On a train ride to Maine two weekends ago, my girlfriend, Susan, and I thought a lot about Penn Station, the once grand station whose destruction ranks alongside the building of the Cross Bronx and Gowanus Expressways as one of the worst urban planning misfortunes to befall New York City during the 20th century. But the expressways at least serve a purpose: They allow motorists to drive through the city with greater ease than existed before. In hindsight, the demolition of Penn Station in 1963 seems to have happened for no good reason. To lament the loss of Penn Station is a cliche of the first order. Every New Yorker who thinks about it mourns the loss of the old station at some point, and I will do it now.
Susan and I always seem to find ourselves in Penn Station, and for good reason. Due to the fortunate east-west alignment of the tracks underneath it, Penn Station today remains far and away the busiest train station in the United States. The Long Island Rail Road is the busiest passenger railroad in the country, and Penn Station is its busiest station — and the LIRR is just one of three of the nation’s leading railroad to use the station. It is also Amtrak’s busiest station, and New Jersey Transit’s, especially now that NJT has added Midtown Direct service and the Secaucus Junction station. The busiest station ought to be the greatest. In fact, it’s the worst. “A pit,” in the words of Maura Moynihan, an advocate for a new Penn Station. “A disgrace. The worst we could possibly have.” Hoboken and Cincinnati have better train stations, not to mention Boston, Philadelphia and Washington.
So given the enormous use of this particular spot in the world, why was Penn Station torn down? What were they thinking? The question returned to us again and again as we rode to Boston.
What were they thinking?
Did they seriously think that it was possible to run a city the size and density of New York without trains? Were they so certain, in those heady days of cheap, domestic oil, that the automobile and the airplane were going to make trains obsolete? Did they look at that building and see something that seemed to be a vestiage of the past? Did they look at it and think it was ugly? Surely many can answer these question better than I can. So if you can lend insight into this, please leave a note in the comments.
Penn Station was torn down 12 years before I was born, and 16 years before Susan was born. We simply cannot understand the mindset that led to the station’s destruction. But that train ride and the discussion of the old station led us to be grateful that there is a serious effort to restore a dignified and grand Penn Station. One has to marvel at the good luck we have that the Farley Post Office (seen above, getting a facelift in October), the gorgeous classical building designed by the same architects and built at nearly the same time, is just a block away from the old (and present) station, and served by the same underground platforms.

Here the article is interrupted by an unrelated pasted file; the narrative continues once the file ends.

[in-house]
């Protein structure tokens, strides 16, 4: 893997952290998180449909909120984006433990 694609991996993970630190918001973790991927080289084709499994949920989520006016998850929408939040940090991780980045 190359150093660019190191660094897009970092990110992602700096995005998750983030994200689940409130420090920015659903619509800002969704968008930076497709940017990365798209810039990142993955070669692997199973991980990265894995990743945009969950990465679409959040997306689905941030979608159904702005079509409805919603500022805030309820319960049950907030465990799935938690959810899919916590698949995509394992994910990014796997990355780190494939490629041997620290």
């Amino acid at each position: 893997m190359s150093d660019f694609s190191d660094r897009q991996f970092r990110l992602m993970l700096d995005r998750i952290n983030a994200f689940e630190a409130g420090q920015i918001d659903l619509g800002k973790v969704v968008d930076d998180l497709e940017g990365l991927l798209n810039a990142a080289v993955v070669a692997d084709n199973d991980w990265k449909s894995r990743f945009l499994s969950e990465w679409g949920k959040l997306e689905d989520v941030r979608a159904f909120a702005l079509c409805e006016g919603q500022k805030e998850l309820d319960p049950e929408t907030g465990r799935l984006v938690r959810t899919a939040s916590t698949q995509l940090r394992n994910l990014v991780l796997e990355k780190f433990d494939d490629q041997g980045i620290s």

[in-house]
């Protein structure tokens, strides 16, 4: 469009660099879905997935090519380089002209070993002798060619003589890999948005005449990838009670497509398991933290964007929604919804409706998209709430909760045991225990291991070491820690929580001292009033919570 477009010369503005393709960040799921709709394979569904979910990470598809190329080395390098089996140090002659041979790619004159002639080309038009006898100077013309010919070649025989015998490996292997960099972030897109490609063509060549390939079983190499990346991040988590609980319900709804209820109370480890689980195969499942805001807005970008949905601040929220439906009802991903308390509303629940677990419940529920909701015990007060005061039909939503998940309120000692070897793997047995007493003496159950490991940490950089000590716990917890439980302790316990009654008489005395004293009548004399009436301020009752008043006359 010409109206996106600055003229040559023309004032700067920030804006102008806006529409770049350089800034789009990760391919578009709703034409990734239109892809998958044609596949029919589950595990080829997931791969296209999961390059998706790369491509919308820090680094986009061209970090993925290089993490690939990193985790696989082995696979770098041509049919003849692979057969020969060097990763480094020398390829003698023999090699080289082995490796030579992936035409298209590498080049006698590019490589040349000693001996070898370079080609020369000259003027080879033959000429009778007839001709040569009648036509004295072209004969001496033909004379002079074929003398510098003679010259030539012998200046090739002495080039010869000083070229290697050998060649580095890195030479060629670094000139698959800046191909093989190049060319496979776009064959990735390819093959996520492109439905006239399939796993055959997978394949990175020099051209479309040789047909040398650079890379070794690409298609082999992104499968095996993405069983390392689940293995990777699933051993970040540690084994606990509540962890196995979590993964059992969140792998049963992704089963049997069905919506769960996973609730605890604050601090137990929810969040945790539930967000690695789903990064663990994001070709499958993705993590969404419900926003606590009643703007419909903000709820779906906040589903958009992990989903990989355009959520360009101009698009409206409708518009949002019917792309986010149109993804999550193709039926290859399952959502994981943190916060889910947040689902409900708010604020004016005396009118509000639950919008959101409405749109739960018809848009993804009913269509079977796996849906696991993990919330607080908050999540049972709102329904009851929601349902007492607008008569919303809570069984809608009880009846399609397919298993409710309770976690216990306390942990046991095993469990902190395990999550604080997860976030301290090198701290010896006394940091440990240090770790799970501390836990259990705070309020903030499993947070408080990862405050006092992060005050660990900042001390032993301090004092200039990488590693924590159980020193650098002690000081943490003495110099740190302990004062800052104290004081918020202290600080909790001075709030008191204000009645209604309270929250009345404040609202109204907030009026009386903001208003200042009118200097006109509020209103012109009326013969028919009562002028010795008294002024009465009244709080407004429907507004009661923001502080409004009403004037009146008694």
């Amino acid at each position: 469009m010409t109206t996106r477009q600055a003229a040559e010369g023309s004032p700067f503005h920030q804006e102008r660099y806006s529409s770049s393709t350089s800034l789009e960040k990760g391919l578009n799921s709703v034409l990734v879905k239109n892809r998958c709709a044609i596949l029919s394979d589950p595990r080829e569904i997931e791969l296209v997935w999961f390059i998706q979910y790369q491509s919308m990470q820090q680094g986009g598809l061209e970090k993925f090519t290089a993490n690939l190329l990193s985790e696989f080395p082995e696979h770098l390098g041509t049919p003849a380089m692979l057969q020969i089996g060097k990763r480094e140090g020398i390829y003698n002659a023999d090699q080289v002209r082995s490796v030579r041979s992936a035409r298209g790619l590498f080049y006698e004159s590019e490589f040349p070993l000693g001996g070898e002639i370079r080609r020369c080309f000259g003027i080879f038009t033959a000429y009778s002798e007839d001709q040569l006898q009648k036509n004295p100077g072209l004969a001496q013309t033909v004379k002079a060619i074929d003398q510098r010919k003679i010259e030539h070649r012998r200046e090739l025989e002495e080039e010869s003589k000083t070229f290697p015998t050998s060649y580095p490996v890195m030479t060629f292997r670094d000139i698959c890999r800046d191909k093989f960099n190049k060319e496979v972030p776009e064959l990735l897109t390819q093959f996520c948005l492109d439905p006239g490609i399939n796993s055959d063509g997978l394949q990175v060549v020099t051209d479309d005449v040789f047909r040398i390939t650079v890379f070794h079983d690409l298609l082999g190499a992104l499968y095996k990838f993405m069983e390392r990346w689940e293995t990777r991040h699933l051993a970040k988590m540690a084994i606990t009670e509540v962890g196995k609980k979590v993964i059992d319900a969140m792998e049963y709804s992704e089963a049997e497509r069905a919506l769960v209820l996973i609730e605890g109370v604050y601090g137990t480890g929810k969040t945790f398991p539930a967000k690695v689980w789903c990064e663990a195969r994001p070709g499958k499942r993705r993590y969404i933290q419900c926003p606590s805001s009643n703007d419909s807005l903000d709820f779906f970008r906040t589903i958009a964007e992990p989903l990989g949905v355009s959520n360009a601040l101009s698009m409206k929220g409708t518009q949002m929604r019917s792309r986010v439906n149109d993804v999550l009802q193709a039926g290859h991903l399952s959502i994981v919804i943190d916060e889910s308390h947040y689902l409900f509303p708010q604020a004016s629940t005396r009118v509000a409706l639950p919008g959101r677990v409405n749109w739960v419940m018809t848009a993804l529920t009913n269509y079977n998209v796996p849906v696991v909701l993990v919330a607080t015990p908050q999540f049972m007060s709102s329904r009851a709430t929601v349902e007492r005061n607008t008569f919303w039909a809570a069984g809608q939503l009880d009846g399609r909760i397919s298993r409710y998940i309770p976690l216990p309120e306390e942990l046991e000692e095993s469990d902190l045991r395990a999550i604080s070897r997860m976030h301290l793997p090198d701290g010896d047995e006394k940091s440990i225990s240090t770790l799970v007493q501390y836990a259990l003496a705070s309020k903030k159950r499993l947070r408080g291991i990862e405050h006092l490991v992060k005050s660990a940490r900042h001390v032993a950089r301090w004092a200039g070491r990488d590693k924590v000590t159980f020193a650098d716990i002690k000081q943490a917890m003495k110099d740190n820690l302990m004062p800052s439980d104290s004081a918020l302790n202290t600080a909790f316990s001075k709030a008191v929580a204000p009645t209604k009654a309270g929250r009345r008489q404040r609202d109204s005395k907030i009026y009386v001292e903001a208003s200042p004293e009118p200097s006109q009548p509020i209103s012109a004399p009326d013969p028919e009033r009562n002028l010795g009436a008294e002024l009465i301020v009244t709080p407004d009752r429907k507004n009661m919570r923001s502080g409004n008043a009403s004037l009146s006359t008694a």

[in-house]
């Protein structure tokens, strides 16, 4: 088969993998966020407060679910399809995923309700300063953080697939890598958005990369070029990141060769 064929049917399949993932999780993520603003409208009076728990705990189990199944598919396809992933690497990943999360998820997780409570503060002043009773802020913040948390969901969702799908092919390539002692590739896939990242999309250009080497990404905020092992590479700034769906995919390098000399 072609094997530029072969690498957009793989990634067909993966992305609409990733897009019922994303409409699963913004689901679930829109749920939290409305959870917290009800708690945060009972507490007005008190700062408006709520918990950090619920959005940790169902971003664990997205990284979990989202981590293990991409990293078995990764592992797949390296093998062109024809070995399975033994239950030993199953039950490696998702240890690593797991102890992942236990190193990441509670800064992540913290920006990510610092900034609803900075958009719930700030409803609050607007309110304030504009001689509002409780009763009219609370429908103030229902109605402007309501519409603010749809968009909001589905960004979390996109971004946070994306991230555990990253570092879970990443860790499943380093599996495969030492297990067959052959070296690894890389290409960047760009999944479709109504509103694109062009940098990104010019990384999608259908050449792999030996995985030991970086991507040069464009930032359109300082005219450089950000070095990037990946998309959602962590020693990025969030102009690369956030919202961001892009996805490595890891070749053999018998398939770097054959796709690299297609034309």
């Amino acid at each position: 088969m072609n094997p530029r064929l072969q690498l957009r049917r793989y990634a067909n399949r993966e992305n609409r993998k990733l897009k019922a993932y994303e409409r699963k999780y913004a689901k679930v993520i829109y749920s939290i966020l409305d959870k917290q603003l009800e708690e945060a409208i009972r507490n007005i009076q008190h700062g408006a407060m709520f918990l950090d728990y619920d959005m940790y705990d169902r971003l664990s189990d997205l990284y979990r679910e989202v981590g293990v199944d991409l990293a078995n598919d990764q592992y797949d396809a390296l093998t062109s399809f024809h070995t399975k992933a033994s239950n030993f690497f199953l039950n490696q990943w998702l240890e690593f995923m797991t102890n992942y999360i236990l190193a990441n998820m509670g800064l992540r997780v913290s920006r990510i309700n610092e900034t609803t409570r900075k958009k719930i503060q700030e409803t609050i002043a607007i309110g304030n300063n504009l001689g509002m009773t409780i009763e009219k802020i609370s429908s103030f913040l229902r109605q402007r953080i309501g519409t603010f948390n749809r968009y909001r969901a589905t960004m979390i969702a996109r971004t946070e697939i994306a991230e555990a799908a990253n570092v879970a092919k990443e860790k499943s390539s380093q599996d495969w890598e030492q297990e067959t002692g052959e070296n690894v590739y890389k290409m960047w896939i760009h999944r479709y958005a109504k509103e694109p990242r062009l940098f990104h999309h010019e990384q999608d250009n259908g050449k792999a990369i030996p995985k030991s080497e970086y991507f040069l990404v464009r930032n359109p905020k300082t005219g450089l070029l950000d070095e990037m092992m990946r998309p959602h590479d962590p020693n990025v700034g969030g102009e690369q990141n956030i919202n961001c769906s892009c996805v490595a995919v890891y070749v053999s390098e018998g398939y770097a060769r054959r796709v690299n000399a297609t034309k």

We have here in New York, the rarest of opportunities: A second chance. The construction of the new station will, in the words of Paul Goldberger, architecture critic for the New Yorker, who spoke at a forum on this subject Wednesday evening, “not literally correct” the demolition of the station, “but compensate for it, and at least engage in a noble act of public repentance for it.”
|Peter Stangl holds up renderings of the new Penn Station as Alex Washburn and Kent L. Barwick discuss them.|
The purpose of the Penn Station forum, held at the Municipal Art Society, was to raise awareness of the project’s status. In order to move forward, all projects, it was noted, need stars to be aligned in three categories: Politics, finance and design. In terms of politics, this project is a winner unlike any other in recent memory. Unlike just about every other project to be built in the city now or in the memorable past, there is no public opposition to it. Finance is also farily solid. The great Senator Daniel Patrick Moynihan worked for 15 years to secure many millions of federal dollars on this project, and, while that money could be yanked away during these dark days of budget deficits in Washington, it is there for the time being. A modest amount of additional private or City financing needs to be found, said Ms. Moynihan, the late senator’s daughter, and who is leading the movement to create the new Penn Station. This leads to design issues, which consumed most of last night’s talk. In particular, the question now is how to incorporate the public space with the retail and do justice to the original station. Without going into detail, I’ll just say that there are some issues that remain to be resolved. But the design is in the hands of Vornado Realty Trust and the Related Companies, who are working to develop the station and create retail space that is profitable for the future tenants while not in any way diminishing the station’s central civic space.
The next meeting of the Friends of Moynihan Station will take place at 8:30 a.m. on Feb. 22 at the Regional Plan Association. Anyone who can’t attend the meeting should support the group’s efforts in other ways.